She worked out often. Lifted weights. Took gym classes to stay on top of cardio.

She kept an eye on diet, too, and always managed to stay in shape.

But after Vanessa Braden’s daughter Zaya arrived in 2015, things changed.

“Shortly after I stopped nursing her, I started to gain weight rapidly,” said Braden, now 42. “I’d put on a pair of pants I’d worn two weeks earlier and they wouldn’t fit. I’ve always been pretty in touch with my body, so I knew something was up.”

Doctors quickly diagnosed her with hypothyroidism and prescribed a medication that regulated hormone production.

But it did little to slow her weight gain.

The numbers on the scale kept creeping upward, despite plenty of weight loss attempts and efforts to fight her way back to a regular gym routine.

“I knew I had to try something else and I figured I’d go all in,” she said.

She recalled an email about a medical fasting program offered by Spectrum Health Lifestyle Medicine. It also mentioned a healthy cooking class.

“I signed up for both,” Braden said.

The program—a five-day, at-home supervised fast—is actually a “fast mimic,” said Kristi Artz, MD, medical director of Spectrum Health Lifestyle Medicine and virtual health.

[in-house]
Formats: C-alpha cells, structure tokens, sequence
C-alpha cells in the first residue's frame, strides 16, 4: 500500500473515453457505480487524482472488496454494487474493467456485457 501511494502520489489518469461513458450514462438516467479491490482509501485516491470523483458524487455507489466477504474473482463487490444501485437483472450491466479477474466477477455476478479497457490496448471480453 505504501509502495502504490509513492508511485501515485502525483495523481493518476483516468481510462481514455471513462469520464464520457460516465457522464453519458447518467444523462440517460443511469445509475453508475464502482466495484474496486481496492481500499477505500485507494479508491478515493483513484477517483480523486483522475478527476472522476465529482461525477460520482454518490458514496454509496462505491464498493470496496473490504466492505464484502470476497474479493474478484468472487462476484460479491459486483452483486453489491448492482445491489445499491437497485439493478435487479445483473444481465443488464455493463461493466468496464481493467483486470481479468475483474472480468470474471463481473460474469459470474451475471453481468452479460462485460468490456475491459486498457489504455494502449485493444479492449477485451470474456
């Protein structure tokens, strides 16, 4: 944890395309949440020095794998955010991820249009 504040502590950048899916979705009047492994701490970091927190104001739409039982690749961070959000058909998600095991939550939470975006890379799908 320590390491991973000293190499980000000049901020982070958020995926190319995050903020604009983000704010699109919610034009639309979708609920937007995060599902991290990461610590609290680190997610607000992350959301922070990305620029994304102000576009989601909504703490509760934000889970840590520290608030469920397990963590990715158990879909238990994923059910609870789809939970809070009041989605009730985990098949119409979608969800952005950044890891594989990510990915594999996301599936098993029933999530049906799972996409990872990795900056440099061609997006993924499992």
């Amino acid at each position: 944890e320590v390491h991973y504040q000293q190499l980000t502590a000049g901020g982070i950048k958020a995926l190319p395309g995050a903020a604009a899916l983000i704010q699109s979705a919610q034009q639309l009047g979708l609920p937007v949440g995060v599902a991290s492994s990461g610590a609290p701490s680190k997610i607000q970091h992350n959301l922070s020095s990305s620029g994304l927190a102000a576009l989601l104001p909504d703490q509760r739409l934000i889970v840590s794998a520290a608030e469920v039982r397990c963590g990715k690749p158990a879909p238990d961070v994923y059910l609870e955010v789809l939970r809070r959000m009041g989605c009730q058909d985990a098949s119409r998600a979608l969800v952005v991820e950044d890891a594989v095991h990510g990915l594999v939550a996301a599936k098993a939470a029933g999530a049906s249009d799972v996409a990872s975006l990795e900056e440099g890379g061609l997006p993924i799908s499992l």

When people hear the word “fast,” they may think about religious observances or dangerous crash diets.

“Many people aren’t aware that our bodies are very well adapted to fasting and it’s been preserved within our evolutionary biology,” Dr. Artz said. “And it’s quite different than starvation.”

Dr. Artz and the health team coached Braden through every part of the process, including measuring weight, blood pressure, glucose levels, body composition and lipids, both before and after.

“I had no idea what I was getting into,” Braden said. “But I’m so glad I did it. I’ve now gone through two cycles of the fast. Each time, I’ve gotten so much more energy. And I feel like the fast, as well as the coaching that comes with it, sets me up for eating success on my own.”

Why fasting works

Most patients, including Braden, lose between 5 to 8 pounds in the five-day fast, typically regaining 20% in the following week.

But the impact is much greater than knocking off a few extra pounds.

“Fasting is beneficial for people with obesity and metabolic diseases, such as Type 2 diabetes, hypertension, fatty liver disease and high cholesterol,” Dr. Artz said. “But it also helps some of the common autoimmune diseases, too.”

The process reduces inflammation, creating resistance to some cancers, as well as metabolic diseases.

Research on fasting suggests that certain cell mechanisms can be turned on in response to fasting, particularly beyond the second day.

Some facilities help patients fast on an in-patient basis, typically using only water. That means people need to be monitored closely for electrolyte abnormalities and low blood pressure.

The Spectrum Health program is different, designed for more flexibility and freedom.

“We wanted something people could do safely in their own home,” Dr. Artz said.